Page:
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Last Hungarian pilot deployed in action Endre Frankó bidden final farewell

The Hungarian Defence Forces said goodbye to the lieutenant with a three-aircraft Gripen formation of the 59th Szentgyörgyi Dezső Air Base over the Danube. The Gripens waited in the air space at the Northern tip of Csepel Island shortly after noon, then at a height of 300 metres they flew above the Danube in formation all the way to the Buda bridgehead of the Árpád Bridge, and finally left the city in a northerly direction.

A final farewell was bidden to Mr Frankó at the Óbuda Church of the Good Shepherd, and he was buried in the crypt.

Prime Minister Viktor Orbán bade a final farewell to Endre Frankó on his social media account. He added the motto of the 101st Puma Home Air Defence Fighter Wing to a photo depicting the Gripens flying across the city and a saluting soldier: “Courage leads, luck escorts us”. Farewell to Lieutenant Vitéz Endre Frankó, the hero puma is now in the aerial formation. May he rest in peace, the Prime Minister wrote.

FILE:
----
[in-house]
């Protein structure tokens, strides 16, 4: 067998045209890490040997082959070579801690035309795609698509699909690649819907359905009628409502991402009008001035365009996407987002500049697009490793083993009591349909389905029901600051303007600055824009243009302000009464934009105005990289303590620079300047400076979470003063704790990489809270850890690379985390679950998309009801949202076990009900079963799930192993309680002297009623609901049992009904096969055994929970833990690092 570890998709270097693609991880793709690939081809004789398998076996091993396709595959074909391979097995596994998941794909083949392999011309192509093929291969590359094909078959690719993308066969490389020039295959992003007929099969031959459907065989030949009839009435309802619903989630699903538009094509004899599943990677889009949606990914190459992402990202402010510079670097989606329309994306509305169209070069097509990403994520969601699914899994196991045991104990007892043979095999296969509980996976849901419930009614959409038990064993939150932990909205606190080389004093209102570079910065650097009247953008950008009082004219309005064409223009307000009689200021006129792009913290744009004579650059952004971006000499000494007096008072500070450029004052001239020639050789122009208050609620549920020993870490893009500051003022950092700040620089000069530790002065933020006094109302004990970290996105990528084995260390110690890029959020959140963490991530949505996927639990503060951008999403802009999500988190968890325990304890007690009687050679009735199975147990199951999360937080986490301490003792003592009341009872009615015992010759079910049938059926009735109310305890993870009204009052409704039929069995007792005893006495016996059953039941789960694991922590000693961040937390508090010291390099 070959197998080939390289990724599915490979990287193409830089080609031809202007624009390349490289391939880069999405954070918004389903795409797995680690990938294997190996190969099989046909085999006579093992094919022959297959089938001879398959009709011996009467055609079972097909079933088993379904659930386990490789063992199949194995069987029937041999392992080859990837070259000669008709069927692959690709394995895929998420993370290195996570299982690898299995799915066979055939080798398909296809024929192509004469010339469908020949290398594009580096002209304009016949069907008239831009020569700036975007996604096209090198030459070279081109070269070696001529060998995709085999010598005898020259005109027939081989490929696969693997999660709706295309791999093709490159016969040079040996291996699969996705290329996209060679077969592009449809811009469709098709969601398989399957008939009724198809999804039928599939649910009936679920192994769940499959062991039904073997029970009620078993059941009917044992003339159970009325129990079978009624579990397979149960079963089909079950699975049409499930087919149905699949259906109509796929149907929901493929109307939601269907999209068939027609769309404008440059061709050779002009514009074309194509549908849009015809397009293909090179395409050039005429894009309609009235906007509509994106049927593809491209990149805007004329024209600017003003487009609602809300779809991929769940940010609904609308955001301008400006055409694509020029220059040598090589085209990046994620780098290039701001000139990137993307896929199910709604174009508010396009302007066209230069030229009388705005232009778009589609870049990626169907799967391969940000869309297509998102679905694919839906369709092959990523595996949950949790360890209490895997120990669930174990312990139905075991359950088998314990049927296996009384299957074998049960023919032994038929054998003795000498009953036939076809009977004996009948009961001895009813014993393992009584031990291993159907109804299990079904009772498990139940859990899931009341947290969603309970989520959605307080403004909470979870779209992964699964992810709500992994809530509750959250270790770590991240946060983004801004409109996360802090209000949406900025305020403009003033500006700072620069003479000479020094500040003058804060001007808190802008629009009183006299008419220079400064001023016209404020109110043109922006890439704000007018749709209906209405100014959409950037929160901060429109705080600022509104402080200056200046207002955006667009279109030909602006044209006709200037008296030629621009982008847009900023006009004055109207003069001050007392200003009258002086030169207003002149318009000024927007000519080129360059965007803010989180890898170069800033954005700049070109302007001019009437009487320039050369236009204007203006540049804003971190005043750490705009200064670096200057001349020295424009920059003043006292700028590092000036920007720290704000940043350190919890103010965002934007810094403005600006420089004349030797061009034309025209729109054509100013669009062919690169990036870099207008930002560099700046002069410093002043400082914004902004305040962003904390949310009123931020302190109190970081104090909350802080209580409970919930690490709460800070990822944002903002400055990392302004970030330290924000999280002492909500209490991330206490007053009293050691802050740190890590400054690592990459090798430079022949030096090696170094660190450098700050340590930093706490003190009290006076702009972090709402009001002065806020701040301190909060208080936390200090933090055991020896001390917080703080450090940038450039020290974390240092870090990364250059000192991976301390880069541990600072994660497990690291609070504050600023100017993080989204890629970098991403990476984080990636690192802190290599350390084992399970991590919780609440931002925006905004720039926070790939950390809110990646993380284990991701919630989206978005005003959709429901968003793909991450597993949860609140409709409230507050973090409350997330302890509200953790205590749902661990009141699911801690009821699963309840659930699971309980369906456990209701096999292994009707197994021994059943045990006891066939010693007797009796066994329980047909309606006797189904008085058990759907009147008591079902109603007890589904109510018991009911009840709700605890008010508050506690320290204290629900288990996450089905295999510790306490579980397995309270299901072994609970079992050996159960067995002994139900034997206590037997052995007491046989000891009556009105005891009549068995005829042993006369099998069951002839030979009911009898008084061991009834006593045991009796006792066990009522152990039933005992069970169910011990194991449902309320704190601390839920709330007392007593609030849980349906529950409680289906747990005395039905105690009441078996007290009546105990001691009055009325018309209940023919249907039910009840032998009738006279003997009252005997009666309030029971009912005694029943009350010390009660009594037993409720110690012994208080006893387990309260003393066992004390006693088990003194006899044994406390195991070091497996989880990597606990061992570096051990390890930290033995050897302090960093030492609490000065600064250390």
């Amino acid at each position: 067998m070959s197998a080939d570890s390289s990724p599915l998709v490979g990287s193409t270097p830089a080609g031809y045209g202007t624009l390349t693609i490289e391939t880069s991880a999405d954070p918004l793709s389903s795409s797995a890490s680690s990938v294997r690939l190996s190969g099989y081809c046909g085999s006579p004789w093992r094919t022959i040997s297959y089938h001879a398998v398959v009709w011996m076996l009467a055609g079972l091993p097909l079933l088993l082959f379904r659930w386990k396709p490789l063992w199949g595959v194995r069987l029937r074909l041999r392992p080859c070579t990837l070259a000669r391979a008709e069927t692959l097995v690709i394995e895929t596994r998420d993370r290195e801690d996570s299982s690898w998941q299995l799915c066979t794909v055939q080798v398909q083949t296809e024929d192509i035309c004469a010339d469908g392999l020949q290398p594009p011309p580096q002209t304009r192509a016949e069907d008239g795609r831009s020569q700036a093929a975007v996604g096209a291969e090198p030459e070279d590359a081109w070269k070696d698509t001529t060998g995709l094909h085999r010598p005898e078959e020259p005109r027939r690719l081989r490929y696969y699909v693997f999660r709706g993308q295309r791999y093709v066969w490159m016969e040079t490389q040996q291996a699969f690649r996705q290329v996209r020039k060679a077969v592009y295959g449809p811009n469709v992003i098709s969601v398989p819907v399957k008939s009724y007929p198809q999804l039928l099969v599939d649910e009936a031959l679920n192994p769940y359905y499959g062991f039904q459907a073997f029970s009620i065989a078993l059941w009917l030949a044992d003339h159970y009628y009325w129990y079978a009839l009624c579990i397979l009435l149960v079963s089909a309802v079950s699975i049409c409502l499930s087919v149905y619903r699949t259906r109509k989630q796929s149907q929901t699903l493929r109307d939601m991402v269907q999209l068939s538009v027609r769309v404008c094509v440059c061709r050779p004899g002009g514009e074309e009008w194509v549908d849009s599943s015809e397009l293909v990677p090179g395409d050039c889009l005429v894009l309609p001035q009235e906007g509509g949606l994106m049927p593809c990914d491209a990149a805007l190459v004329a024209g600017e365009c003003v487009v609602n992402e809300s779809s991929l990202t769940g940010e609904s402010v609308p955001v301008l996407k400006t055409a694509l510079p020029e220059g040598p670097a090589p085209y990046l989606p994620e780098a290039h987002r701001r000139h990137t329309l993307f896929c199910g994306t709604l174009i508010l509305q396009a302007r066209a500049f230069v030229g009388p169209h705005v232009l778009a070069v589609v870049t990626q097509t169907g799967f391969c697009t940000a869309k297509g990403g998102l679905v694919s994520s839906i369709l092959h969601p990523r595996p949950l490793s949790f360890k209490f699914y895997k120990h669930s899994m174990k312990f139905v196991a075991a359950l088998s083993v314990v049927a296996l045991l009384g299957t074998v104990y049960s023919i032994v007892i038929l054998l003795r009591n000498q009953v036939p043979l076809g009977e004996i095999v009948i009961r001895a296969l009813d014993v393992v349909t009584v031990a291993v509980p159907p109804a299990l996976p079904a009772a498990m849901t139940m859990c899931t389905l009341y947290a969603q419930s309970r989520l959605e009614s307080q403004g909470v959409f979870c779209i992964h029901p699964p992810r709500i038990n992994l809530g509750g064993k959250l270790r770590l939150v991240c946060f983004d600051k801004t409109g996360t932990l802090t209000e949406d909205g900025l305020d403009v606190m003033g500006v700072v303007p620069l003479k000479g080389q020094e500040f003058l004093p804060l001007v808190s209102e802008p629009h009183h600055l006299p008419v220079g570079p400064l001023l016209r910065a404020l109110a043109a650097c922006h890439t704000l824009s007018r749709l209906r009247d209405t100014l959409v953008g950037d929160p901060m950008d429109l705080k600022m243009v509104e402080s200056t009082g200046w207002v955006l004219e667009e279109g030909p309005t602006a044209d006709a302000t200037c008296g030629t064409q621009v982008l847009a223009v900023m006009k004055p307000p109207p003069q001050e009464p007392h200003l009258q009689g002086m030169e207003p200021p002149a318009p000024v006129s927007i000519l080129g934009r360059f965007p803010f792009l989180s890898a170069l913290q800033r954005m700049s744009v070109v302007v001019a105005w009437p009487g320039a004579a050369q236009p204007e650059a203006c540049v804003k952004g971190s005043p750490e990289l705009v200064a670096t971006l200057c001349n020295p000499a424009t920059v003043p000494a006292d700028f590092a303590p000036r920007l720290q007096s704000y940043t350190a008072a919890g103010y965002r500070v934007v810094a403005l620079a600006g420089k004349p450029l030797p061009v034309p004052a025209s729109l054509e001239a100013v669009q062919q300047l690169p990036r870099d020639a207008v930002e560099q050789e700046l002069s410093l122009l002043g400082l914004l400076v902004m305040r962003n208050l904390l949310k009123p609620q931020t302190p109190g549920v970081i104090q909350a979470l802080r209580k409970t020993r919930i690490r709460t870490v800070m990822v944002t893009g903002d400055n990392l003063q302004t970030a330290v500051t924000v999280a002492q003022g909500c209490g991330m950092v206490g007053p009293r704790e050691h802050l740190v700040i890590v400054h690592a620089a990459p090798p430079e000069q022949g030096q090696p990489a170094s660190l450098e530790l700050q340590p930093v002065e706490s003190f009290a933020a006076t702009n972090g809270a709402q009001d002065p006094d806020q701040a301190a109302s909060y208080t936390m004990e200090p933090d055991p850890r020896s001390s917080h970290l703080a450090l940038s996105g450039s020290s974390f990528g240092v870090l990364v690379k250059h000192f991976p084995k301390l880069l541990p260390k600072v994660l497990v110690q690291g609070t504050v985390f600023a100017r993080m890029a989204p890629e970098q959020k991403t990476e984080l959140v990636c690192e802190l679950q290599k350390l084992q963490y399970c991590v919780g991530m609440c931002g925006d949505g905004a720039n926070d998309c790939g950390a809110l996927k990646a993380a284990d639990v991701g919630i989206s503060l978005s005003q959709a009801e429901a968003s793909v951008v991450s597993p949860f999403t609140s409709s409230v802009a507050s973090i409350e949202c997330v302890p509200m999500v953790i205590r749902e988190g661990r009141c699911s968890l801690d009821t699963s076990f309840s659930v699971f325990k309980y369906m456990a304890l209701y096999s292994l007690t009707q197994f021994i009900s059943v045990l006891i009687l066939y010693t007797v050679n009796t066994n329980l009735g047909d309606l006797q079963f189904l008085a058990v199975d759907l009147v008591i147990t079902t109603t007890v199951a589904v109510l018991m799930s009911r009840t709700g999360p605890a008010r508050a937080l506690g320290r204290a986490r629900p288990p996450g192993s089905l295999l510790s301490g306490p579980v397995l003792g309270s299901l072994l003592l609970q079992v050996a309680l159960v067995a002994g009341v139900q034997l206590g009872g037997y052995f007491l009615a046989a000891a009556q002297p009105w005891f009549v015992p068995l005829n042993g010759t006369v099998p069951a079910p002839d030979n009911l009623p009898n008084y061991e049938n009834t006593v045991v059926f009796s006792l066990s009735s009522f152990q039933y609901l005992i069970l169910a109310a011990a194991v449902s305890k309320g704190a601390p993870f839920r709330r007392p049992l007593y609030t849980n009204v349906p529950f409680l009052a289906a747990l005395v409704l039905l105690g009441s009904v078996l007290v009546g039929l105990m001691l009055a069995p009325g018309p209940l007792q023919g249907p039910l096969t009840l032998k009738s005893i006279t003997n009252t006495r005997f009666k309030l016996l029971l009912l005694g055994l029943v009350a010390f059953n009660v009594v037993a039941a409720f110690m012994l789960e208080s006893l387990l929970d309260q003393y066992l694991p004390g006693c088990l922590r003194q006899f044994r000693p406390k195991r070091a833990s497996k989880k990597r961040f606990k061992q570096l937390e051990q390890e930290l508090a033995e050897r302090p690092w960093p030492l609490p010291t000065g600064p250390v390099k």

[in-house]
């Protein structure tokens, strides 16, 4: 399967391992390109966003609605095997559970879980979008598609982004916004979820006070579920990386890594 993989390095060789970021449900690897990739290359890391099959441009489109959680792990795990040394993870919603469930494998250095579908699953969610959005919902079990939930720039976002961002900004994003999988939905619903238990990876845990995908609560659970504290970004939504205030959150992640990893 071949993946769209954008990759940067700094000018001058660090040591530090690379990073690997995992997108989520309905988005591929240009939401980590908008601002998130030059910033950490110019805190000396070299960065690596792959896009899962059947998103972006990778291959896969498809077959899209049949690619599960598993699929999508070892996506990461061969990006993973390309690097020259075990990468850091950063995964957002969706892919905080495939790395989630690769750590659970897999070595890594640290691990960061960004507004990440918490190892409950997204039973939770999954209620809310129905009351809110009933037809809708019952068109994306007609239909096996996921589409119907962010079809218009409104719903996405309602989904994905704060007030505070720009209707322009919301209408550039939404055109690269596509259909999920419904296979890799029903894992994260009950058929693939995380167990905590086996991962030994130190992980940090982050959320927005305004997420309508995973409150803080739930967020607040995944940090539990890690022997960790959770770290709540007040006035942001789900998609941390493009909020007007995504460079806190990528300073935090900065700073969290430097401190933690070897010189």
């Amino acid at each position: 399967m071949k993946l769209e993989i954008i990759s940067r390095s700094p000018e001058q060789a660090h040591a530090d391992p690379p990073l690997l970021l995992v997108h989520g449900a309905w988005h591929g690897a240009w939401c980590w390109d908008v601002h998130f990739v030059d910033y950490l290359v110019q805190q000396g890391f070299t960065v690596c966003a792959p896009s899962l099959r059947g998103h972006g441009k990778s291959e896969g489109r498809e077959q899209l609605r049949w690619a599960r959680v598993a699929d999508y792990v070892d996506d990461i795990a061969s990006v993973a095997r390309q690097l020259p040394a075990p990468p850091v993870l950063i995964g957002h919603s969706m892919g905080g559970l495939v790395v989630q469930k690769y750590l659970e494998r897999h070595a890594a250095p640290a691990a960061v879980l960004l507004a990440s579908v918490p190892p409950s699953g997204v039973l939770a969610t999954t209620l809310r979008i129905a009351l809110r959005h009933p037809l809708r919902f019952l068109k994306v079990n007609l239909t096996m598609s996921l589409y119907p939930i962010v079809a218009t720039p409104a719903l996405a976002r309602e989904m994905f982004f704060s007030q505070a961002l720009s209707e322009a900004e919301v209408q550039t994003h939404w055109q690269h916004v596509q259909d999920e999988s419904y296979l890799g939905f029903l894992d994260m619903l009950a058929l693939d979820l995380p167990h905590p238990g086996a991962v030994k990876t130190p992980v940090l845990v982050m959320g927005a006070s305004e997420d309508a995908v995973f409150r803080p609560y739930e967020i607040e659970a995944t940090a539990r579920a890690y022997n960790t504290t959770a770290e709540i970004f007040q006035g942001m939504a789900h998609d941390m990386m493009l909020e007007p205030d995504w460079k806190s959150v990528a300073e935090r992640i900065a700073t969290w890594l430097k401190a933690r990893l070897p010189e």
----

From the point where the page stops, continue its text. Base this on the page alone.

Endre Frankó was born on 3 September 1923 in Eger. In 1939, he first tried his hand at gliding in Pipishegy near Gyöngyös, and in 1942, after his graduation from secondary school, he enrolled in the Hungarian Royal Air Force. The excellent pentathlonist started his studies at the Horthy Air Academy in Szombathely, and was inaugurated as lieutenant on 20 August 1944. He was transferred to the Pumas in November 1944, and due to a shortage of pilots, after just six hours of practice flight, he was deployed in live action. Lieutenant Endre Frankó completed eight missions in total over Austria with the regiment withdrawing towards Transdanubia and later for the West. On 5 May 1945, he was captured by the US Army in Pocking, near the German and Austrian border.

He returned to Budapest at the end of 1945, and three years later, he was a powered flight instructor of the Hungarian National Aviation Association where he also taught soldiers. In 1949, he was appointed as Deputy Commander, and shortly thereafter as Commander of the Esztergom Aviation Academy. One year later, he became a teacher of the first instructor training school in Békéscsaba, and later joined the GANZ flight club as a powered flight instructor.

He obtained a degree as a mechanical engineer, and worked as an engineer of the road and railway planning company UVATERV. He is responsible for the Chair Lift on Jánoshegy in Budapest which is operational to this day. Credit goes to him not only for the idea itself; he was also the chief engineering architect of the project.

During his years in retirement, he closely followed the progress of Hungarian military aviation.